Carbon monoxide poisoning in wood pellet storerooms

Occup Med (Lond). 2018 Mar 27;68(2):143-145. doi: 10.1093/occmed/kqy023.


Background: Carbon monoxide is the leading cause of mortality from unintentional poisoning in Slovenia. It has been shown that carbon monoxide levels can rise in wood pellet storerooms because of chemical degradation of pellets, even at room temperature. We present a case of lethal carbon monoxide poisoning with first responder carbon monoxide exposure.

Aims: To highlight the dangers rescuers face during interventions in pellet storerooms and the need for preventive precautions.

Case report: Paramedics and firemen were called to help an unconscious man in a wood pellet storeroom. Firemen immediately evacuated the victim and paramedics began cardiopulmonary resuscitation. Soon after, rescuers complained of dizziness and developed headache, nausea and fatigue. A carbon monoxide level of 600 ppm was detected. Three rescuers were treated with 100% oxygen. Blood carboxyhaemoglobin levels were up to 8% on arrival at the emergency department. The victim died and autopsy confirmed carbon monoxide poisoning.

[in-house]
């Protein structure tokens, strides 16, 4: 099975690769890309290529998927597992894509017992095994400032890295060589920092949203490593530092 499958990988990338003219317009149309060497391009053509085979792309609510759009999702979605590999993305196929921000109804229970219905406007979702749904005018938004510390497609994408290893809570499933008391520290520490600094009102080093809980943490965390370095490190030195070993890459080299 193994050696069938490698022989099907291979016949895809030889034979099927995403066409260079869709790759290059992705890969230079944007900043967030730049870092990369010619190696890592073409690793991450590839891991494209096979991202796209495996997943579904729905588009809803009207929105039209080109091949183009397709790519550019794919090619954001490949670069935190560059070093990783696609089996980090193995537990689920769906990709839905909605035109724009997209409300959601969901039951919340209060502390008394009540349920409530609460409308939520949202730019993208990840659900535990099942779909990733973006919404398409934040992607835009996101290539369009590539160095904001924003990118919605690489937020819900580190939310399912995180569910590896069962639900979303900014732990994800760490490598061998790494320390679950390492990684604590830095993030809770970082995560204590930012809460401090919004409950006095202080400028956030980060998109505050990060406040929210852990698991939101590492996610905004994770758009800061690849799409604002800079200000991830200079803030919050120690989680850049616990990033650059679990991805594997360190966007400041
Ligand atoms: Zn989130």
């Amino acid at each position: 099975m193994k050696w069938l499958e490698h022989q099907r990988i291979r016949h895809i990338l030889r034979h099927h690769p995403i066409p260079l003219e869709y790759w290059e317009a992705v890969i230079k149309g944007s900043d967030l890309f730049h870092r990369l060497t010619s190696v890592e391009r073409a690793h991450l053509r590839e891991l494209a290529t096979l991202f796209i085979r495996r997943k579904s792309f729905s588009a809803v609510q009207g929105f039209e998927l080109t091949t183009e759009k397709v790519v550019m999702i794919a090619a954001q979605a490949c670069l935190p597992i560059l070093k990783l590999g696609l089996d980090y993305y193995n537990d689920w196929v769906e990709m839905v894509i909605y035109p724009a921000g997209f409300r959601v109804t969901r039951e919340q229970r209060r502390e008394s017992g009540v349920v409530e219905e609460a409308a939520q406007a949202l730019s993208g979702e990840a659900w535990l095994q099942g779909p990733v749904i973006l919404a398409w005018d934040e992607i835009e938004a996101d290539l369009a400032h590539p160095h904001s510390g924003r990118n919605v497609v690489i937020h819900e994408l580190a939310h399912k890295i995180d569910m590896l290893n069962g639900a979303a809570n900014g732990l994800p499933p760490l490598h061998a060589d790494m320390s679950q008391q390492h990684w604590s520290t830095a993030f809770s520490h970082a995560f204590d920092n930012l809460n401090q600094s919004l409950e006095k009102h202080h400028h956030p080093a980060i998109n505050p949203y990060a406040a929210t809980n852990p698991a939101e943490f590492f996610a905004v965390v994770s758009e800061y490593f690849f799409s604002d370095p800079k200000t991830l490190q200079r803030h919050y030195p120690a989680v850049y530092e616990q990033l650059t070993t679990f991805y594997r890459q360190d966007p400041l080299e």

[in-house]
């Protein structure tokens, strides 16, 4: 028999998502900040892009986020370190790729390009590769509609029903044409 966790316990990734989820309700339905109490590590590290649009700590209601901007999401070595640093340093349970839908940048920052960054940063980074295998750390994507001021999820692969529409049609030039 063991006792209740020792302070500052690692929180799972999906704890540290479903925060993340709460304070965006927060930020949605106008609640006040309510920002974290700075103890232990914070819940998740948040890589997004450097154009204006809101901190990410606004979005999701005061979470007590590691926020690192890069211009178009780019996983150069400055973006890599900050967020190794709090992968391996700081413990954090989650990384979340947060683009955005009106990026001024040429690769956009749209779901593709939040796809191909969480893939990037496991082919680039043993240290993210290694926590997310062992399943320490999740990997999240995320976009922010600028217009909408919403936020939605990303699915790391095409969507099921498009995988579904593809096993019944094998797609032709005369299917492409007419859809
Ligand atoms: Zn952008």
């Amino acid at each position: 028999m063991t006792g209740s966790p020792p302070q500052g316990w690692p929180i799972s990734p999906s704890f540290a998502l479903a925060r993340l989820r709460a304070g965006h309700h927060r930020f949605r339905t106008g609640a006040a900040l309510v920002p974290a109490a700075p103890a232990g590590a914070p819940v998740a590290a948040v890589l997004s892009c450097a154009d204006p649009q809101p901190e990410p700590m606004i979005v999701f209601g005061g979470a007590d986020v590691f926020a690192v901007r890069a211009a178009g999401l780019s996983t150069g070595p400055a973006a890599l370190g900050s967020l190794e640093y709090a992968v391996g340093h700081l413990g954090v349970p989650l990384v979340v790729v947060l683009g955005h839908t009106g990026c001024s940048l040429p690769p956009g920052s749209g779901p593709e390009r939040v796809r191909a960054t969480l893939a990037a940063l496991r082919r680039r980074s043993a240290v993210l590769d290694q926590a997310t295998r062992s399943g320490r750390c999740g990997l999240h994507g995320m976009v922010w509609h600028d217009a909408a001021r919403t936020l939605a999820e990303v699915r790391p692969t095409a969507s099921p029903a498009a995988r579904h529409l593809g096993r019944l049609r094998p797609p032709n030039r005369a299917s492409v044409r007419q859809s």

Conclusions: First responders have to be aware of the dangers of carbon monoxide in wood pellet storerooms. Basic precautions and safety instructions should be followed before entering a wood pellet storeroom. Carbon monoxide should be measured before entering and self-contained breathing apparatus should be used. Wood pellet storerooms require continuous ventilation and should be equipped with carbon monoxide detectors.

Publication types

  • Case Reports

MeSH terms

  • Adult
  • Carbon Monoxide Poisoning / etiology*
  • Humans
  • Male
  • Manufacturing Industry* / methods
  • Occupational Exposure / adverse effects
  • Wood / adverse effects*